PRLog - Sep. 30, 2013 - CAMBRIDGE, Mass. -- October is National Information Literacy Awareness Month. In 2009, President Obama issued the first presidential proclamation, acknowledging the critical importance of information literacy to the educational, social, and economic welfare of the American people.
National Forum on Information Literacy
Information literacy is the ability to know when there is a need for information and be able to identify, locate, evaluate, synthesize, and effectively use that information for resolving the issue or problem at hand.
Contrary to popular perspective, information literacy and digital literacy are not necessarily interchangeable skill sets. You can teach information literacy without the use of information and communication technologies. The same cannot be said for digital literacy.
In recognition of this seminal event, the National Forum on Information Literacy is promoting a national public policy initiative to secure a gubernatorial information literacy proclamation from each of our 50 states and U.S. territories. Dr. Sharon Weiner, Vice President of the National Forum on Information Literacy and Professor of Library Science/W. Wayne Booker Chair in Information Literacy at Purdue University Libraries, is leading this very exciting initiative. Often ceremonial by nature, proclamations are also very reflective of critical public policy issues as well.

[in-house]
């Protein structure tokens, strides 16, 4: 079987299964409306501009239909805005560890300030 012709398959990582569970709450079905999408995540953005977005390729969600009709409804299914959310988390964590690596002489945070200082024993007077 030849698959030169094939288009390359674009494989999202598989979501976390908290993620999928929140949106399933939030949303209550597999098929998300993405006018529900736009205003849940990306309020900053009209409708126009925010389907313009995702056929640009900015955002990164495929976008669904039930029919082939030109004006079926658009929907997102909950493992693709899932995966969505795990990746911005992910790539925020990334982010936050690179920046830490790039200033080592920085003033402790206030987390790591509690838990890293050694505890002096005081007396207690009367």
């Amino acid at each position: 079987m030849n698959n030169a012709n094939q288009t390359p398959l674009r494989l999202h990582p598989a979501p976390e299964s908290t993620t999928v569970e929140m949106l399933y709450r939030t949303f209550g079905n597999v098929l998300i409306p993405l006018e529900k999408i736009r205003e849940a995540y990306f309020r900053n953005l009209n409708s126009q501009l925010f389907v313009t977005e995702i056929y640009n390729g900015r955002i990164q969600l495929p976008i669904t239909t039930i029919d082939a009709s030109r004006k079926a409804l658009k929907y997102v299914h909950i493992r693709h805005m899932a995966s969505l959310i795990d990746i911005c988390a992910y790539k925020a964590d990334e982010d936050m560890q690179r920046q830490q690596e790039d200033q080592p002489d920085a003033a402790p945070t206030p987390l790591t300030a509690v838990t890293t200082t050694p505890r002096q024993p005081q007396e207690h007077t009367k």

So far, 22 states and one U.S. territory (http://infolit.org/
A 2012 study published by the National Research Council, Education for Life and Work: Developing Transferable Knowledge and Skills in the 21st Century, classified information literacy as “crystallized intelligence,”
Information literacy is a proven, strategic pathway that builds individual competence in the management of information resources critical for making life decisions that are at the heart of academic, personal, and professional success.
The National Forum on Information Literacy encourages all Americans during the month of October to begin the process of cultivating an information literacy perspective. Ask yourself – where does the information come from, who produced it, and what does it really mean to my overall well-being.
Before leaping into decision making mode, validate the content of your information sources. Use a “measure twice, cut once” mentality in assessing information and its relationship to your academic, professional, personal, and healthcare needs. Misinformation is in great abundance these days, with social media often serving as one of its prime instigators – so beware!
Established in 1989, the National Forum on Information Literacy (http://www.infolit.org) (NFIL) has evolved into one of the pre-eminent advocacy, non-profit organizations dedicated to mainstreaming information and digital literacy practice at home and abroad.
As we move further into the 21st century, information literacy will become the standard-bearer for academic achievement, workforce productivity, healthcare access, competitive advantage, and national security.
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